Friday, February 23, 2018

With 'Alien: Isolation,' Sega blasts into a world of nostalgia

The latest generation of consoles is here, but this year Sega is banking on a hit straight from 1979.

It's pretty common knowledge by now that the former hardware maker has agreed to publish a tentpole title from developers The Creative Assembly called Alien: Isolation. You get three guesses as to what the inspiration was.

The fourth-quarter release has reached the playable build stage, so the game is all the rage in chat rooms and gaming news outlets. Considering I'm a diehard fiend about the franchise, it's no great leap to imagine my interest rates somewhere between unquenchable thirst and DEFCON 1.

For background, the game is set 15 years after the first film in the series, with Ellen Ripley's daughter, Amanda, desperately seeking the truth about what happened to her mother. Spoiler alert, but it's safe to assume she doesn't find mom, as she ended up drifting through deep space for 57 years until James Cameron found her, with no 11th birthday presents anywhere to be found.

What she does locate is a tip that Ripley's flight recorder from the Nostromo has turned up, so she goes to a space station called Sevastopol. As luck and convenient storytelling tropes would have it, the station has a xenomorph infestation. That is, if you can call a single alien an infestation. The humans aboard the station certainly seemed to think so.

Unlike Sega's last franchise effort — the 2013 Gearbox title Aliens: Colonial Marines, which tried and failed to serve as a sequel to the 1986 film sequel Aliens — this one will attempt to recreate the claustrophobic atmosphere of the Ridley Scott original. While developers promise there will be other human (and android) interactions throughout the game, there is only one alien, and Amanda's bare hands aren't really equipped to deal with the threat the alien poses.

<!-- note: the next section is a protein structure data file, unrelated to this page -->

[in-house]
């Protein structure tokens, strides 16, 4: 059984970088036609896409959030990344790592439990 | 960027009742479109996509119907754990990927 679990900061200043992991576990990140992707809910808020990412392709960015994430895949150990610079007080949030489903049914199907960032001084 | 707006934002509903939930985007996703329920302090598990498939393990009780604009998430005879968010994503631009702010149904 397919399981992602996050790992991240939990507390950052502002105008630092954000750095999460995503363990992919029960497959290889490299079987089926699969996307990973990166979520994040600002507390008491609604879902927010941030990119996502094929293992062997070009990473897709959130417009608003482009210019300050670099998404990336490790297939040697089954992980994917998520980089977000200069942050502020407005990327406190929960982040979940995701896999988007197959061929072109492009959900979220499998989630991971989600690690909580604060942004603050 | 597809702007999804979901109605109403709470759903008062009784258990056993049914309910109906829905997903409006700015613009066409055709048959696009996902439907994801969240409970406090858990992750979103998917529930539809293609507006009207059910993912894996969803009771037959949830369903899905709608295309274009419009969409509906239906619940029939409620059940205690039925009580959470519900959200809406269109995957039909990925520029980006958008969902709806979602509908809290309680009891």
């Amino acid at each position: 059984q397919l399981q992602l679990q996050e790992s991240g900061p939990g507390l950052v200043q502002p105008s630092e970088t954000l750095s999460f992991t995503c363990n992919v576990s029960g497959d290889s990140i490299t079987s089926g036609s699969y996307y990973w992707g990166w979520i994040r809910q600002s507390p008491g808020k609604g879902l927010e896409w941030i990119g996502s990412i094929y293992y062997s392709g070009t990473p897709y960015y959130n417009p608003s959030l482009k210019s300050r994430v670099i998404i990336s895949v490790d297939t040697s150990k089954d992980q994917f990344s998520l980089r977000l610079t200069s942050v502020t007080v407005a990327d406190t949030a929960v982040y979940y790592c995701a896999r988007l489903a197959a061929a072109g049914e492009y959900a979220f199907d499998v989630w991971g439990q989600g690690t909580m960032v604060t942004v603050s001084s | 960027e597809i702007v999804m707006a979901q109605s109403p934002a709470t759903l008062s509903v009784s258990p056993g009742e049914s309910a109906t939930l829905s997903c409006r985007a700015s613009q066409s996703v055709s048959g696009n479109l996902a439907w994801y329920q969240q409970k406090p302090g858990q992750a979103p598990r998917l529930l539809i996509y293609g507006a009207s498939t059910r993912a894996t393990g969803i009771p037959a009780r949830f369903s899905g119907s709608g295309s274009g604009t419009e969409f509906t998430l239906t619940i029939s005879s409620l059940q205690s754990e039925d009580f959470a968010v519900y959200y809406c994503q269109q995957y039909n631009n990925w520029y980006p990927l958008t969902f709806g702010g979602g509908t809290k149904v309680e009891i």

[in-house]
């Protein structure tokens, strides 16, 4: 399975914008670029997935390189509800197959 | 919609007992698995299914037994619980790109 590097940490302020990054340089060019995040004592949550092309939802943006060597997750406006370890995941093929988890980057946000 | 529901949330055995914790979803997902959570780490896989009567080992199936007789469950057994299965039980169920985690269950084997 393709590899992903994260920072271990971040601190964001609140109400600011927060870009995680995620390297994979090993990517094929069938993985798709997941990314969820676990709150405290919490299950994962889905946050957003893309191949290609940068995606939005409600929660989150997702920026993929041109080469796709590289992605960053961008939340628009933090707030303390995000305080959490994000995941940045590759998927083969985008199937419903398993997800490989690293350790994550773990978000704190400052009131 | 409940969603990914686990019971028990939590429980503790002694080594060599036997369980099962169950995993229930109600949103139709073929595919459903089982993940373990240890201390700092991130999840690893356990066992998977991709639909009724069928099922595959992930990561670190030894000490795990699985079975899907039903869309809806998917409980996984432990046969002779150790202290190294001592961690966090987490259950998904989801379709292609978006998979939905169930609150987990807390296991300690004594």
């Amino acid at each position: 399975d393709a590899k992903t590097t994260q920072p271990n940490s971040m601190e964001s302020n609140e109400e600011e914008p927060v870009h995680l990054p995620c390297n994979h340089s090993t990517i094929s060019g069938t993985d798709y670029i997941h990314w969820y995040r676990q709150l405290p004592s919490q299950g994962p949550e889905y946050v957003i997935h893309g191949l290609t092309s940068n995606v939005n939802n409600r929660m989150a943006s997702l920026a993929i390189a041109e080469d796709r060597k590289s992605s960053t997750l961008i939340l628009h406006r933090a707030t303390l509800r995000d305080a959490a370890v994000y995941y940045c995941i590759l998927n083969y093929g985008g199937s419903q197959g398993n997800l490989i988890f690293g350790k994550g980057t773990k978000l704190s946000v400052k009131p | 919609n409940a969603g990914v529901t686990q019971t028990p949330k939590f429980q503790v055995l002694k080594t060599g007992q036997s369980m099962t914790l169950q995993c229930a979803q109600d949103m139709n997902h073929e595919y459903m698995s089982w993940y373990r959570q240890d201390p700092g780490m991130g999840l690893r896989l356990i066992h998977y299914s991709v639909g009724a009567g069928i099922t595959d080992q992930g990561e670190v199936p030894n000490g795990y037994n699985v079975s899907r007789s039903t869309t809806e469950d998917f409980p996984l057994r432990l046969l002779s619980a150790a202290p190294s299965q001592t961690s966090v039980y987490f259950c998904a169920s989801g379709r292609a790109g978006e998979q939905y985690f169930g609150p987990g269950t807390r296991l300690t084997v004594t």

Atmosphere really is the operative word here, because if you'll recall, the crew of the Nostromo had a difficult time dealing with their unwanted guest from LV-426 both because weapons were limited and the creature's acid blood would destroy the ship should it be injured. All the gameplay I've seen shows that interactions with the beast involve hiding or evading in some fashion.

Creative Assembly has taken great pride in pointing out the design of the game attempts to follow Alien production designer Ron Cobb's vision of the Nostromo. That means despite taking place in 2137, the game features analog equipment and feedback noise on video screens. There's not a computer mouse or touchscreen to be found anywhere.

This was done in an attempt to immerse the player in the game world, which is an admirable goal. My initial reaction, however, is that trading in nostalgia can be a dicey game.

Do it right and you really can bring the gamer into a world they want to experience. You expand on a subject and create the ultimate form of interactive fan fiction. Do it wrong and, well, you end up with a rehashed mess like Colonial Marines, complete with plot holes, uneven gameplay and eye-rollingly bad plot devices.

From all accounts, Isolation seems to be shaping up to be in the former category. Reviewers profess to being completely immersed in the single-player experience, which for all intents and purposes sounds an awful lot like 2010's Amnesia: The Dark Descent. But that's great, because Amnesia was a stellar game, and it's been a long time since we've had a decent survival horror game actually be about surviving horror (I'm looking at you, Dead Space and Resident Evil).

There is a good reason testing and refinement will continue until the fall, though. No one wants a game in which the gimmick gets boring, or looks like it came from the very analog generation it's emulating. That means Isolation will have to be an extension of that fiction, not just an offshoot or worse, a copy.

Because after seeing Prometheus, it's obvious even director Scott was capable of ruining this subject matter.

— Joshua Gillin writes about video games for tbt*. Challenge his opinions at [email protected]

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